A. Many employers say that graduates do not have key skills for work such as commercial awareness, team working, interpersonal skills, problem-solving and analytical thinking. Over recent years, British universities have been called on by the government to improve students’ employability. Universities have always been rated on quality of teaching, but since 2017, they have also been rated on ‘graduate employability outcomes’ – how many of their students get the job they want after graduating. As this influences students’ decisions about where to study, universities need to focus on making students more employable.

B. In 2015, Coventry University decided to address this by including employability skills training with all of its undergraduate business courses. A new approach was developed, called Continuing Professional Development (CPD). The programme combined employability skills with lots of practical work. The aim was to help undergraduates understand the skills that employers look for.

C. Before the programme was created, students were asked what they would want from such a course. They said that they did not want a ‘one-size-fits-all’ approach to employability skills. Instead, they wanted to customise their CPD so that it matched their own preferences and aspirations. With this in mind, the programme was designed with many options that students could choose. Workshops were offered on many topics such as presentations, CV writing, interviews and entrepreneurship. The aim was for the students to build a completely personalised programme.

D. The key strength of the CPD programme is that it makes students think about their employability as soon as they start their degree course. They are taught the skills that employers expect from graduates. After the programme had finished, students were again consulted. They reported that the programme helped them to understand why they had failed certain tests included in employers’ selection processes. The programme provided an opportunity to practice skills they already had and to learn new skills. Most students stated that they particularly valued workshops by guest speakers with specialist expertise.

E. Despite these successes, some students felt that it was difficult to choose the best workshops for their needs and that the whole programme was too complicated for them to manage. Some students struggled because they come from backgrounds where they are not used to making their own choices about their education.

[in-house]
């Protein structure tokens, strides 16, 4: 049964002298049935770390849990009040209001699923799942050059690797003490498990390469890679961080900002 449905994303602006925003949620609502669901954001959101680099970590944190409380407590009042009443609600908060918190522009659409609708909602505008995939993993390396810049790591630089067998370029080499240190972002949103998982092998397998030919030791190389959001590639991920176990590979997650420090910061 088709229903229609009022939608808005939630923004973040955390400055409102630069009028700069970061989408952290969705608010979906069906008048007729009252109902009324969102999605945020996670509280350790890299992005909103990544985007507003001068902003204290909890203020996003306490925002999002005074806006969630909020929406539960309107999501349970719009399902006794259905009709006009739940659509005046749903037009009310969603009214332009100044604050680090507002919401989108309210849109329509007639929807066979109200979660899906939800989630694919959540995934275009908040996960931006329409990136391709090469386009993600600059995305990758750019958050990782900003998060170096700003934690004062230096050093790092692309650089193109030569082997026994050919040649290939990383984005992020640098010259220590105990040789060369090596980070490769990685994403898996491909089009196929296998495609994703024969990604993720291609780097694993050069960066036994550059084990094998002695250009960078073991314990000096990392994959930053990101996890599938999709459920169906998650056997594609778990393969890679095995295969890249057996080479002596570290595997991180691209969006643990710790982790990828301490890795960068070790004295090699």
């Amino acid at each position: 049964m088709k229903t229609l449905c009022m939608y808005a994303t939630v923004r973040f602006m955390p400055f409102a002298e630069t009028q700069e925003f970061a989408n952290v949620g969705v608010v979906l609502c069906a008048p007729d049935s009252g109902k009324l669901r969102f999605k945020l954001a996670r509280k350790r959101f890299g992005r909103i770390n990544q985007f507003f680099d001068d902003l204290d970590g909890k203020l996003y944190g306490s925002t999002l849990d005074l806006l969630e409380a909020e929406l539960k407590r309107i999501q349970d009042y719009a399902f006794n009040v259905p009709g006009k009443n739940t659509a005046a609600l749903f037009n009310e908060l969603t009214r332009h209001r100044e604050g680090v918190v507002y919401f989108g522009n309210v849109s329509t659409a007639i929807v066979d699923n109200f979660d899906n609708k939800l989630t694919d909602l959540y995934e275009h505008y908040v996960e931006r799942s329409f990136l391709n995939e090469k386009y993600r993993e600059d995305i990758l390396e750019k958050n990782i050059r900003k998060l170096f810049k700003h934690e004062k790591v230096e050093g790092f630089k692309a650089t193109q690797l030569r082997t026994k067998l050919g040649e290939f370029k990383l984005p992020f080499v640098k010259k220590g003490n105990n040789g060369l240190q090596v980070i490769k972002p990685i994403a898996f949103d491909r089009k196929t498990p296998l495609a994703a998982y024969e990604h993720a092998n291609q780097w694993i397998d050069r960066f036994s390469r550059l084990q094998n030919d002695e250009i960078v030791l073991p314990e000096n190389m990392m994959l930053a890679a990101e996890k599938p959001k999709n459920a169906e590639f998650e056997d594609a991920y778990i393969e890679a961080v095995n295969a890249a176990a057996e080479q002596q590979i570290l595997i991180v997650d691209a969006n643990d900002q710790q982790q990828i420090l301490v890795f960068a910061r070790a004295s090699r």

F. All the feedback has been taken into consideration to develop the latest programme. It has now been designed as a mix of essential and optional workshops. Essential workshops focus on building basic skills that students need to pass employers’ selection processes. Optional activities include some designed specifically for overseas students who were perhaps intending to return to their home country after graduating and work for the family business. The topics that are offered are those which best suit the demographic and preferences of our students.

G. Furthermore, a pilot project was launched to develop entrepreneurship skills. First-year students were placed in teams to create a business plan to sell items at a charity event. The students were supported by lecturers in project planning, budgeting and marketing. However their ultimate responsibility was to work as a team to make a profit for their charity, and this was part of their assessment. The project was so popular and successful that it will now be extended to all business students.

Adapted for test purposes from Skirrow, C. (2019). Building undergraduate employability. In C. Simmons (Ed.), Teaching and Learning Excellence – The Coventry Way. Coventry.  https://doi.org/10.18552/2019CUGCW1

Part 3

Questions 27-30

Choose the paragraph (A-G) that best matches the summary given in each question.

Questions 31 – 35

Decide whether the following statements agree with the information given in reading passage 3 by choosing:

•          True – if the statement agrees with the information in the passage

•          False – if the statement does not agree with the information in the passage

•          Not given – if there is no information in the passage that confirms or denies the statement

According to the text:

Questions 36-37

Find the word in inverted commas (”) for each question in the reading passage by going to the correct paragraph and looking for the word in bold. Decide which word or idea from the text (A, B or C) the bold word refers to.

Questions 38-39

Find the word in inverted commas (”) for each question in the reading passage by going to the correct paragraph and looking for the word in bold. Use the context to choose the best definition or synonym from the choices below (A, B or C).

Question 40

Choose the correct option from the choices (A-C) below that best represents the meaning of the whole text.

Congratulations! That is the end of the practice CUET reading test! 😁😎🎈🏆🏅🥇